The Chicago Cubs might not catch St. Louis atop the NL Central, but their recent play against the Cardinals has created an air of confidence and pride that's revived this rivalry.

Though the Cubs won't win the season series for a fifth straight year, they can move closer to the division leaders with a fifth consecutive victory Saturday at Wrigley Field.

In good position to claim at least the second-wild card spot, Chicago (86-61) continued its pursuit of St. Louis with an 8-3 victory Friday to open the teams' final series. The Cubs lost eight of the first 10 matchups against the Cardinals (92-55) while averaging 2.6 runs, compared with 6.4 as they've won five of the last seven.

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Starlin Castro went deep twice and had six RBIs for Chicago, which has hit 73 home runs and averaged 5.3 runs while going an NL-best 34-14 since July 29.

"They seem to be swinging the bat against everybody right now," St. Louis right-hander Lance Lynn said of the Cubs, who are six games back of the Cardinals.

Led by first-year manager Joe Maddon, the Cubs won't be intimidated by their longtime rivals.

Two innings after Dan Haren unintentionally plunked St. Louis pinch hitter Matt Holliday in the head, Anthony Rizzo was hit for the second time when Matt Belisle threw behind him. Rizzo made a move to the mound but was quickly stopped.

"I'm really disappointed in what the Cardinals did right there," Maddon said. "To become this vigilante group that all of a sudden wants to get their own pound of flesh is absolutely insane, ridiculous and wrong. ... Furthermore, we don't start stuff, but we will stop stuff.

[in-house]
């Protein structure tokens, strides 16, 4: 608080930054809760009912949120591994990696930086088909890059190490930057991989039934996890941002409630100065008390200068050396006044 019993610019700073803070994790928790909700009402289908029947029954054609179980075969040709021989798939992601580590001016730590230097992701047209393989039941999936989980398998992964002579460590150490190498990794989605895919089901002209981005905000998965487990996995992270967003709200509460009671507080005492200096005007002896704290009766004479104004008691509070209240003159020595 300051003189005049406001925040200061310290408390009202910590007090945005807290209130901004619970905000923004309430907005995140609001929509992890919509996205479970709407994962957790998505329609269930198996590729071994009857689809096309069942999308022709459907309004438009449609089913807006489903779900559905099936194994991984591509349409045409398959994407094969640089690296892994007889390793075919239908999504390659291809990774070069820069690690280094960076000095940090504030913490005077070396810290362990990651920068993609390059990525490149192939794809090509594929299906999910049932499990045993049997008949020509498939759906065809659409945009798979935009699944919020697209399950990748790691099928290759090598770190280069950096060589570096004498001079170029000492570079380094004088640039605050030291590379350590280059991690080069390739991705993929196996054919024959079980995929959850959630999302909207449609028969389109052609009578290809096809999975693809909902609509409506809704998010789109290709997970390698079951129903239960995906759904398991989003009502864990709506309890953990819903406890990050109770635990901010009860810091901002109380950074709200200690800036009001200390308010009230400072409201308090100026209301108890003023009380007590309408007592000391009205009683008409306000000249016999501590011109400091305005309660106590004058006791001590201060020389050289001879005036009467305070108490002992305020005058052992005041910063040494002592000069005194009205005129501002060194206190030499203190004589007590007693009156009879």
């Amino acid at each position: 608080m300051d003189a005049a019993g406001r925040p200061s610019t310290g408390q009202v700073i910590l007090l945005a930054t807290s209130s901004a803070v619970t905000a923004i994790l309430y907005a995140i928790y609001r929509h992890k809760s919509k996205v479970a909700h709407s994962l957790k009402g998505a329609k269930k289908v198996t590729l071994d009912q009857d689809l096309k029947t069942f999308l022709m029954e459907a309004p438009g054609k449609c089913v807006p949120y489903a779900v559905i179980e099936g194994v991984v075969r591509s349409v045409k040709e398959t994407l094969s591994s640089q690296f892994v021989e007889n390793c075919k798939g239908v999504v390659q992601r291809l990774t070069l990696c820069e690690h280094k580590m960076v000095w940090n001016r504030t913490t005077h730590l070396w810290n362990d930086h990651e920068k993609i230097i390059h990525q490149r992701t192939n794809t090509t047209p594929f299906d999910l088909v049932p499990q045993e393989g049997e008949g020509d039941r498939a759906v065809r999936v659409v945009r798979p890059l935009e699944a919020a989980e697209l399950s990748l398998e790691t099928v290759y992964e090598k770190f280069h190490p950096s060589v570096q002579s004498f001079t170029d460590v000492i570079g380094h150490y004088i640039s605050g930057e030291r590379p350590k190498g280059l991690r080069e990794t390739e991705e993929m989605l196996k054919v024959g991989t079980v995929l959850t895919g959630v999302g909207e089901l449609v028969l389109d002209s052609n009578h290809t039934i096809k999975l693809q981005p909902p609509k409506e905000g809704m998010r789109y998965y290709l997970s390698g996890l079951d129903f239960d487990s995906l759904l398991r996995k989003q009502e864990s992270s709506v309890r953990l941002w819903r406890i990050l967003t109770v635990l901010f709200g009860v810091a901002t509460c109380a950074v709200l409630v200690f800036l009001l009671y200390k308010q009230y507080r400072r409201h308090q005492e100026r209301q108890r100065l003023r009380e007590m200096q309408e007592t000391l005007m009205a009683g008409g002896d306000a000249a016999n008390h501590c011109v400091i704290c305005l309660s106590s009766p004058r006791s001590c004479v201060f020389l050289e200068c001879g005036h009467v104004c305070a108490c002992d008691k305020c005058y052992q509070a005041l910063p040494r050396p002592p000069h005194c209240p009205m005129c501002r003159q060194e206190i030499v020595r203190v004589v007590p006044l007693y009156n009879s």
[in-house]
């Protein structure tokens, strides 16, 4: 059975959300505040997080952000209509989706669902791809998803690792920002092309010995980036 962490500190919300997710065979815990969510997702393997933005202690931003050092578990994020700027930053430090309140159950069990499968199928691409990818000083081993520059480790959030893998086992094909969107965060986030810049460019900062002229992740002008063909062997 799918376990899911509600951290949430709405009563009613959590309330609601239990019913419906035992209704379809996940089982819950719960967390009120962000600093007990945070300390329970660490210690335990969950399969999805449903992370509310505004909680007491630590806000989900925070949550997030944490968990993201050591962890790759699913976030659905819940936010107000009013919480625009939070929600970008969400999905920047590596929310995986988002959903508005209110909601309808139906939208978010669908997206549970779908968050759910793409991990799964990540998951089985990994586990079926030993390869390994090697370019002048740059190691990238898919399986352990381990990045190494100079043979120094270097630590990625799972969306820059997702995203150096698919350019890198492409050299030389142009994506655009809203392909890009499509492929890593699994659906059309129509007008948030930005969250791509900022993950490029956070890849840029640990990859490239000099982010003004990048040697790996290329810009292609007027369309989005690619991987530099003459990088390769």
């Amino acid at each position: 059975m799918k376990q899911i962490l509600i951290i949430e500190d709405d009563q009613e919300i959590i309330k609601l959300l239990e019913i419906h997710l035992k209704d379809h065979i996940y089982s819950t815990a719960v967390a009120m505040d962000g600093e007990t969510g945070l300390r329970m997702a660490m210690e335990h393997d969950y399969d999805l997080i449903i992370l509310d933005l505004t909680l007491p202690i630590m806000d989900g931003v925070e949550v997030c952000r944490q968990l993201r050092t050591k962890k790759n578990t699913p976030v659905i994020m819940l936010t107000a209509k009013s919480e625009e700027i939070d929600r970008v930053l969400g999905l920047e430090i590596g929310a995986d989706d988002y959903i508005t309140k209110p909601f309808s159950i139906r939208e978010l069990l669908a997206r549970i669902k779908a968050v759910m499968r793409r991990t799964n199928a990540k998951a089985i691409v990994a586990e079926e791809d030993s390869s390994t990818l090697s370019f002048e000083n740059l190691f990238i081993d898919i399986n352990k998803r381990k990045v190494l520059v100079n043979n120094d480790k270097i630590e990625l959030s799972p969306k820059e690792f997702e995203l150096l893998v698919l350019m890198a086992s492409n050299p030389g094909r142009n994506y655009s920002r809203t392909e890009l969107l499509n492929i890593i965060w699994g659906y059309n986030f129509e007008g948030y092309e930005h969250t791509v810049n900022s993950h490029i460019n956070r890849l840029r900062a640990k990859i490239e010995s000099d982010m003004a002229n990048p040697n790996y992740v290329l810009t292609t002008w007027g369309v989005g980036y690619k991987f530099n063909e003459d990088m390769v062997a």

"I don't know who put out the hit. I don't know if Tony Soprano was in the dugout. I didn't see him in there. We're not going to put up with that from them or anybody else."

Belisle shed no real light on the issue.

"I had to try to pitch in, so what can you do?" he said.

The Cardinals had no answer for Castro, who despite no longer being considered an everyday player is batting .417 with four homers and 12 RBIs in his last 11 contests.

"When his name has been called, he's been ready," Maddon said.

Castro is batting .474 with two doubles and two homers against Michael Wacha (16-5, 2.96 ERA). The right-hander is 5-1 with a 2.20 ERA in his last eight starts, but that defeat came Sept. 8 when he surrendered a three-run homer to Castro, a two-run shot to Rizzo and one other run in four innings of an 8-5 defeat.

Wacha is 1-1 with a 6.75 ERA in three starts against Chicago this year.

Though St. Louis manager Mike Matheny said Holliday was fine following Friday's contest, it's uncertain if he'll make his first start since returning to action Thursday after missing more than a month with a quad injury.

Holliday is batting .372 with four homers and five doubles against Travis Wood (5-4, 4.11), who makes his second spot start in eight days. The left-hander pitched three scoreless innings at Philadelphia last Saturday and probably won't work any longer in this contest considering he pitched Thursday, throwing two perfect innings to save a 9-6 win at Pittsburgh.

Wood, dropped from the rotation in mid-May, is 2-2 with a 5.18 ERA in eight starts this year. He gave up 10 runs in 7 2/3 innings in his first two games against the Cardinals this year but has since held them scoreless in four innings of relief -- all at Wrigley.

Mark Reynolds had a grand slam off Wood in May and has hit .375 against him but is 1 for 18 in his last nine games.